A major factor holding back African development is the time it takes to transport goods within the continent. Though road conditions are poor in much of Sub-Saharan Africa, research has shown that ports are major contributors to transport delays: Cargo traveling from a port to a city in a landlocked Sub-Saharan African country generally spends more of its time (75 percent) at the port than on the road. Cargo spends nearly three weeks on average in Sub-Saharan African ports, compared to under a week in large ports in Asia, Europe and Latin America. This has hurt the region’s economies and deterred the development of value-added industries that rely on time-sensitive supply chains.
While some of the blame for these delays rests with insufficient infrastructure and government inefficiency, it turns out that private-sector behavior may be responsible for key aspects of the problem. In World Bank research  to be presented at the International Monetary Fund (IMF) next week, we show that a large portion of dwell time can be explained by collusion between controlling agencies, port authorities, private terminal operators, logistics operators, and some shippers. This suggests that governments and donors hoping to make trade more efficient in Africa should look beyond big infrastructure projects and instead work to disrupt the private sector’s collusive, short-term strategies in port use and operations.
A common assumption holds that the private sector (terminal operator, customs broker, owner of container depots, shipper) has an interest in reducing the amount of time cargo sits in ports. This idea has led the international community to champion such solutions to port delays as privatization of container terminal operations and increased investment in cranes, deep-water berths and other infrastructure improvements. But a close examination of ports in six Sub-Saharan African countries – paired with original data from firm surveys – suggests that the some importers, brokers and port operators often have an interest in maintaining practices that contribute to port delays.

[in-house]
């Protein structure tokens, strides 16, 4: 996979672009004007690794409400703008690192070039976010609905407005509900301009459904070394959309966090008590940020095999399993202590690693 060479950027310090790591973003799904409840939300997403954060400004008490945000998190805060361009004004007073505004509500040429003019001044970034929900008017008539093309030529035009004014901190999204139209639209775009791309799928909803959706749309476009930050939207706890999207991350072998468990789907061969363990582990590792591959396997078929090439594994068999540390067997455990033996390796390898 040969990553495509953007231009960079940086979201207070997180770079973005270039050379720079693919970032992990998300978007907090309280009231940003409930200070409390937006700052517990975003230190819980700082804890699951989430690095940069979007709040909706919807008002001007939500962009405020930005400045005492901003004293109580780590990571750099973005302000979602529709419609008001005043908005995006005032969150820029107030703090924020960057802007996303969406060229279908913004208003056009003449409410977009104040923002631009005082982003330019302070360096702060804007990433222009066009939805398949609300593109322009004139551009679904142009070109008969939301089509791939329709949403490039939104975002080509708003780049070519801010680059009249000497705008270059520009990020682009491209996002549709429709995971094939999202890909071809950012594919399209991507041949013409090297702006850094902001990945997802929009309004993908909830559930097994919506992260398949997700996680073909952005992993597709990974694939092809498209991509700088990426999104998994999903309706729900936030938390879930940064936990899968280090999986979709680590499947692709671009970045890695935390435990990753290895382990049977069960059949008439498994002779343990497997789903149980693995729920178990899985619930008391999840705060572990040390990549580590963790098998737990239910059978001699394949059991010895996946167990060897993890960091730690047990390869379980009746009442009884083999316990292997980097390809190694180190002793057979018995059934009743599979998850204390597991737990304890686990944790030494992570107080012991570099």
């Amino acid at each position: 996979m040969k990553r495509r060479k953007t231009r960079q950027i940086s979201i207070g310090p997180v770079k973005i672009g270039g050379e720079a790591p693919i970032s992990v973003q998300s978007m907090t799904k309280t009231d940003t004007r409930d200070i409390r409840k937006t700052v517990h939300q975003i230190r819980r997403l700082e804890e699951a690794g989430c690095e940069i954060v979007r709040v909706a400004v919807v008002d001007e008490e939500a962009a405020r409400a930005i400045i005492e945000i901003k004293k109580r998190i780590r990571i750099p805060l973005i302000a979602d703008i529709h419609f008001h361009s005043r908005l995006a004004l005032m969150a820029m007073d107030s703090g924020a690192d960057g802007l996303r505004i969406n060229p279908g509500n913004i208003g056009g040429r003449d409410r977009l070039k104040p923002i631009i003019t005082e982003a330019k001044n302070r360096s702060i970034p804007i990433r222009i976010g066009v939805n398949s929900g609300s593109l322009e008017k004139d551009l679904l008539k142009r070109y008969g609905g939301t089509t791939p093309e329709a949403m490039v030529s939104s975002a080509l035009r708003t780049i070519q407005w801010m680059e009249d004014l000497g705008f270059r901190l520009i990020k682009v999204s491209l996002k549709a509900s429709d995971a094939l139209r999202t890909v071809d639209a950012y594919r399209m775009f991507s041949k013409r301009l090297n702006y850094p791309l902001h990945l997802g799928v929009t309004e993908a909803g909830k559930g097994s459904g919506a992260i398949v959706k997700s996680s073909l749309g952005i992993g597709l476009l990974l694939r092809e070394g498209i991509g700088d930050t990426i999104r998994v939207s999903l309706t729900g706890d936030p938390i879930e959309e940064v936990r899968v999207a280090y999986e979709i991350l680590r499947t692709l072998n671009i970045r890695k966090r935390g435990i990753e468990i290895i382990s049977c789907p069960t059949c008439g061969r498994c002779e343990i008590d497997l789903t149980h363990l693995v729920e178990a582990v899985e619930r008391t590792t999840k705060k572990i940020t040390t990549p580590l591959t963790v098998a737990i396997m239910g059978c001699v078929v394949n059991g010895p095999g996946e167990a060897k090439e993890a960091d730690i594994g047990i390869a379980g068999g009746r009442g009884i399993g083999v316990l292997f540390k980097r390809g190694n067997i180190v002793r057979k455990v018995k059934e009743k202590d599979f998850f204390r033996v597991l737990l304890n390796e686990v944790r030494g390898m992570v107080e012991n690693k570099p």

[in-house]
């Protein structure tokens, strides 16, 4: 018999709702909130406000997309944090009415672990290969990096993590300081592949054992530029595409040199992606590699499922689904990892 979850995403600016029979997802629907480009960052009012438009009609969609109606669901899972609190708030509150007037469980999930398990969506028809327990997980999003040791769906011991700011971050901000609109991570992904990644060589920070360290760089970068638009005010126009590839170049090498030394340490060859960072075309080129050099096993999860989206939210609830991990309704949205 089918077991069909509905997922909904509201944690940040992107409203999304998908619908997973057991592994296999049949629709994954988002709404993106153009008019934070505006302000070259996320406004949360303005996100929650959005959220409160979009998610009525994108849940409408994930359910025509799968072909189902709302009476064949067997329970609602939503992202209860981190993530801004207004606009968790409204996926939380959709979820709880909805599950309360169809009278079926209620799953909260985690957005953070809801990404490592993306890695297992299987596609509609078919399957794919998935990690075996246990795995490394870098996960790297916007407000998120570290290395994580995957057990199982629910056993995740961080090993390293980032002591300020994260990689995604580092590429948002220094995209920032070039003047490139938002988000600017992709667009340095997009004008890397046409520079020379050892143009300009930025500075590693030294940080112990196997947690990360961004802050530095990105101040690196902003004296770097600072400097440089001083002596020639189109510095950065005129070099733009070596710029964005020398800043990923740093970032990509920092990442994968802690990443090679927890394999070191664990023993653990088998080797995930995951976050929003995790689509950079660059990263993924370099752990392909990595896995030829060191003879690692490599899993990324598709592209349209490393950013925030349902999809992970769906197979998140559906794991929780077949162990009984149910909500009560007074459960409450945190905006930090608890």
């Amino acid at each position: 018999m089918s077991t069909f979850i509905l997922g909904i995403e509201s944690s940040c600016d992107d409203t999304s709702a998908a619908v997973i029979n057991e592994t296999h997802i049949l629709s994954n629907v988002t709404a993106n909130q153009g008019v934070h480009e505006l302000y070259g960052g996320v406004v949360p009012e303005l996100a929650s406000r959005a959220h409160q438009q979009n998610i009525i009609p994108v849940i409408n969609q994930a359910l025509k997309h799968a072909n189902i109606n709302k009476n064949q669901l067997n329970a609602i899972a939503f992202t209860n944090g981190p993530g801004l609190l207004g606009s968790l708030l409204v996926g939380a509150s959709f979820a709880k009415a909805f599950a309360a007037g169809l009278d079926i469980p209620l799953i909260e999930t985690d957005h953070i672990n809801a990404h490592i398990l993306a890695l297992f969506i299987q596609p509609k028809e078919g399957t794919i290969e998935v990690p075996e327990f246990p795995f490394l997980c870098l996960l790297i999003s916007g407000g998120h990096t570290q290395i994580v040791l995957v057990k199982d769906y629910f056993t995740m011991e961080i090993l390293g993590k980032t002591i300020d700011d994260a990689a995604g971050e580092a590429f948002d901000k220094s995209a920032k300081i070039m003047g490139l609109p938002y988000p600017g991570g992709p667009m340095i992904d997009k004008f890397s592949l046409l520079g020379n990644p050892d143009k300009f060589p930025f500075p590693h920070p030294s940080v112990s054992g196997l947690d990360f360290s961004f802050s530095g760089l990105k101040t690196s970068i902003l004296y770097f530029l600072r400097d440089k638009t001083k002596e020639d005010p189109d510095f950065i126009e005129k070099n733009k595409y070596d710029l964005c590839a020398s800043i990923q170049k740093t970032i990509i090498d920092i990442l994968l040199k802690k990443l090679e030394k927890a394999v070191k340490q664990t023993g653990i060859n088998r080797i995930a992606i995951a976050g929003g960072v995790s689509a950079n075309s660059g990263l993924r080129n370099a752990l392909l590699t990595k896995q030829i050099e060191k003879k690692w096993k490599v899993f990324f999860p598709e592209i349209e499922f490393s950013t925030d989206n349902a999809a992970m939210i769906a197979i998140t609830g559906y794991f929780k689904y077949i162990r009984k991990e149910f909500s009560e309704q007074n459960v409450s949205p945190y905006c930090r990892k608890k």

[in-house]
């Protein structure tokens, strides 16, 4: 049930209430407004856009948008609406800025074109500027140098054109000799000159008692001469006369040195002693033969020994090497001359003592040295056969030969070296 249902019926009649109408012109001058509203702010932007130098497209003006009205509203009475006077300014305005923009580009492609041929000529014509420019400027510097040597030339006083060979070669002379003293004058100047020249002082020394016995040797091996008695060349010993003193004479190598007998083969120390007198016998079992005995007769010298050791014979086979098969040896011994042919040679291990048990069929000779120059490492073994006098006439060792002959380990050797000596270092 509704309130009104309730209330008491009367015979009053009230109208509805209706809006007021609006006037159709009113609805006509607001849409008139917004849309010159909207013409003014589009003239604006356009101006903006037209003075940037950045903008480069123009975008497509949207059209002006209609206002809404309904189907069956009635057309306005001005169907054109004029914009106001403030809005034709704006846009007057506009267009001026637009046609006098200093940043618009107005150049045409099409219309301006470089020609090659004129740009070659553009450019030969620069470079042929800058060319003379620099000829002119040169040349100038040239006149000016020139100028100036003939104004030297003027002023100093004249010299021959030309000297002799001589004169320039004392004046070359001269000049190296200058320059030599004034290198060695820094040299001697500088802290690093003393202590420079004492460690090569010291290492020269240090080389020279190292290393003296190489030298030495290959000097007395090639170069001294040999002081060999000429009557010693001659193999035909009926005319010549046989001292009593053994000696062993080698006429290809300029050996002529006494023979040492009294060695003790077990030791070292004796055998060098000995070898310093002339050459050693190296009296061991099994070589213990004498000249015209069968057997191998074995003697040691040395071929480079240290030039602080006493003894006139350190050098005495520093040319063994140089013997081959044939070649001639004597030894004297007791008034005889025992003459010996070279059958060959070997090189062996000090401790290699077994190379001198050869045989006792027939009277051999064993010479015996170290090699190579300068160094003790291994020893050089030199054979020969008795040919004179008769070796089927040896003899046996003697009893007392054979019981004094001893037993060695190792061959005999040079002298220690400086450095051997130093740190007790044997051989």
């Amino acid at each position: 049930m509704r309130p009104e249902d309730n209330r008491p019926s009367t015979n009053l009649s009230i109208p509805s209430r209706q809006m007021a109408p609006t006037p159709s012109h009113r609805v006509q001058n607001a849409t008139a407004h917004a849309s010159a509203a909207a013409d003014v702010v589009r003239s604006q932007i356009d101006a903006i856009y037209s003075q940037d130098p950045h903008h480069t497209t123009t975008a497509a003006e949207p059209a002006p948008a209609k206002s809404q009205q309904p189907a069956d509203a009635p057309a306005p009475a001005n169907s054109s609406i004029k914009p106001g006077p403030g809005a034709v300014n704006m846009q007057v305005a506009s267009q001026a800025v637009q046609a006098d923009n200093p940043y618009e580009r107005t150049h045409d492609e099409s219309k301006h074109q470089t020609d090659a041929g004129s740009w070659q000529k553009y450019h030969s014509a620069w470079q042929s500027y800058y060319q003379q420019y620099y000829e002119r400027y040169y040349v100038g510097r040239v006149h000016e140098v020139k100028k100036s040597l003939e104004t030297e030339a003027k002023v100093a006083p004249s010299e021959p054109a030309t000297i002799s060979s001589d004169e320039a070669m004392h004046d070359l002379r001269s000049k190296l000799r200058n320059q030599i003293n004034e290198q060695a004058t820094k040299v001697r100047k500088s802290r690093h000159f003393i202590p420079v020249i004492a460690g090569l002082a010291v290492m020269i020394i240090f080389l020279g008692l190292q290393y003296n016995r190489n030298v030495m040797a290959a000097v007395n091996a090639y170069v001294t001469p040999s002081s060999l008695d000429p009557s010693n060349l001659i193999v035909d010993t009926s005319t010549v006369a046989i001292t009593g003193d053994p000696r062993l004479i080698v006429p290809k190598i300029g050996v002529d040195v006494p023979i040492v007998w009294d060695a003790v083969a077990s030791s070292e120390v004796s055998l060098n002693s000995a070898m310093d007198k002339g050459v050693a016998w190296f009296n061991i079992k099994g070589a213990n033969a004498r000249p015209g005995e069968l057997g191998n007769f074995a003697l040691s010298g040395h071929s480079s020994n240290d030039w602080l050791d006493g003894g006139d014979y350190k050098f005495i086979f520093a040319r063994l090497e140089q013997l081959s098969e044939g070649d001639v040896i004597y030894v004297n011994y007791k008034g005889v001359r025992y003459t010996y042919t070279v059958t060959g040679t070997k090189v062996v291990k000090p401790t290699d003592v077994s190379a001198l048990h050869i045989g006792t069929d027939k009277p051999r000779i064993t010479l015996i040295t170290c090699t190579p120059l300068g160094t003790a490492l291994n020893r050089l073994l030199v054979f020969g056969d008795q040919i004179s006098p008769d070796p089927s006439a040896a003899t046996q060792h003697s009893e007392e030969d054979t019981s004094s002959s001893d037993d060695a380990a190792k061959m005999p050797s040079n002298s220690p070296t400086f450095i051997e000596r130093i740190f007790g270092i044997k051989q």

The data shows that the bulk of port delays come from transaction and storage time, rather than poor handling or operational issues. Importers in Sub-Saharan Africa often have strong incentives to use ports as storage areas. At the Douala port in Cameroon, for example, the port – not external storage facilities – is the cheapest option for an importer storing goods up to 22 days. This causes congestion and inefficient use of port space. In addition, terminal operators, who earn large revenues from storage, also benefit from long waits and have little incentive to reduce dwell time.
Firm surveys also show that companies may use long dwell times as a strategic tool to prevent competition, similar to a predatory pricing mechanism. Incumbent traders and importers, as well as customs agencies, terminal operators and owners of warehouses, see a benefit to long cargo dwell time because it generates additional profits by acting as a strong barrier to entry for international traders and manufacturers. The most important losers are the consumers, who have to pay the price of multiple rents.
One example of good practices that emerged from the research was the case of the Durban Port in South Africa, which is state-run. There, the port authority and customs administration put pressure on the private sector to reduce delays. Among the steps they took were to levy prohibitive charges for storage, strictly enforce storage limits, and offer the option of pre-clearing goods with customs before arriving at the port. These measures, as well as strategies enacted by a public-private port committee, helped transform the port. In the 1990s, it was notorious for long berthing times, queues of trucks waiting for cargo and an overall dwell time of six to seven days. Today, 90 percent of the cargo at the Durban Port is cleared within three days, and the average dwell time has been reduced to 4 days.
The case studies, survey data, and evidence from the Durban port turn-around suggest that donors should re-think trade facilitation intervention strategies in Sub-Saharan Africa. Rather than focus on large infrastructure projects or changing ownership of container terminal operations, reform should address some of the perverse incentives for harmful private-sector behavior. Indeed, governments will need to recognize that large-scale investments in infrastructure are not sufficient to reduce logistics delays and can even be harmful by perpetuating bad incentives. Decreasing dwell times in ports will ultimately require governments to combat collusive practices between some private sector actors – importers, brokers and operators – and some civil servants in customs and controlling agencies and port authorities.